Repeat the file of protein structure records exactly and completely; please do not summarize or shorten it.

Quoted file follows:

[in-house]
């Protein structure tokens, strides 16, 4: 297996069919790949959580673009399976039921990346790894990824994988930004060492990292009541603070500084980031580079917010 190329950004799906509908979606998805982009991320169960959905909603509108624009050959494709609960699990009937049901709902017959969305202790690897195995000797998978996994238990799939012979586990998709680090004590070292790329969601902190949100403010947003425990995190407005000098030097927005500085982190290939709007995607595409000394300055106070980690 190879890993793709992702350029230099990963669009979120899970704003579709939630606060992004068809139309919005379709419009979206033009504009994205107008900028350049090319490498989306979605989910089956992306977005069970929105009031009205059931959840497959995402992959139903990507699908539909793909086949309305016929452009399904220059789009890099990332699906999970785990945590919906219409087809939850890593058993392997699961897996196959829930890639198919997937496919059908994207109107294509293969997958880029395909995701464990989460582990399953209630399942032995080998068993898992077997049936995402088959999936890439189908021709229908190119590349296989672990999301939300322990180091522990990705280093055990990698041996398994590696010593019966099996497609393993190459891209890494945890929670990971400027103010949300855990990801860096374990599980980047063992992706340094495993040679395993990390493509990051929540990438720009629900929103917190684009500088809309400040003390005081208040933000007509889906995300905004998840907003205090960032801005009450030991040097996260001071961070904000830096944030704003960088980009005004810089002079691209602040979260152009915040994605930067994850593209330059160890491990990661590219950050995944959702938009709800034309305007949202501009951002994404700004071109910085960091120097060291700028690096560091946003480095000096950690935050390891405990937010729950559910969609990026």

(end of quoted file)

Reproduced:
[in-house]
């Protein structure tokens, strides 16, 4: 297996069919790949959580673009399976039921990346790894990824994988930004060492990292009541603070500084980031580079917010 190329950004799906509908979606998805982009991320169960959905909603509108624009050959494709609960699990009937049901709902017959969305202790690897195995000797998978996994238990799939012979586990998709680090004590070292790329969601902190949100403010947003425990995190407005000098030097927005500085982190290939709007995607595409000394300055106070980690 190879890993793709992702350029230099990963669009979120899970704003579709939630606060992004068809139309919005379709419009979206033009504009994205107008900028350049090319490498989306979605989910089956992306977005069970929105009031009205059931959840497959995402992959139903990507699908539909793909086949309305016929452009399904220059789009890099990332699906999970785990945590919906219409087809939850890593058993392997699961897996196959829930890639198919997937496919059908994207109107294509293969997958880029395909995701464990989460582990399953209630399942032995080998068993898992077997049936995402088959999936890439189908021709229908190119590349296989672990999301939300322990180091522990990705280093055990990698041996398994590696010593019966099996497609393993190459891209890494945890929670990971400027103010949300855990990801860096374990599980980047063992992706340094495993040679395993990390493509990051929540990438720009629900929103917190684009500088809309400040003390005081208040933000007509889906995300905004998840907003205090960032801005009450030991040097996260001071961070904000830096944030704003960088980009005004810089002079691209602040979260152009915040994605930067994850593209330059160890491990990661590219950050995944959702938009709800034309305007949202501009951002994404700004071109910085960091120097060291700028690096560091946003480095000096950690935050390891405990937010729950559910969609990026």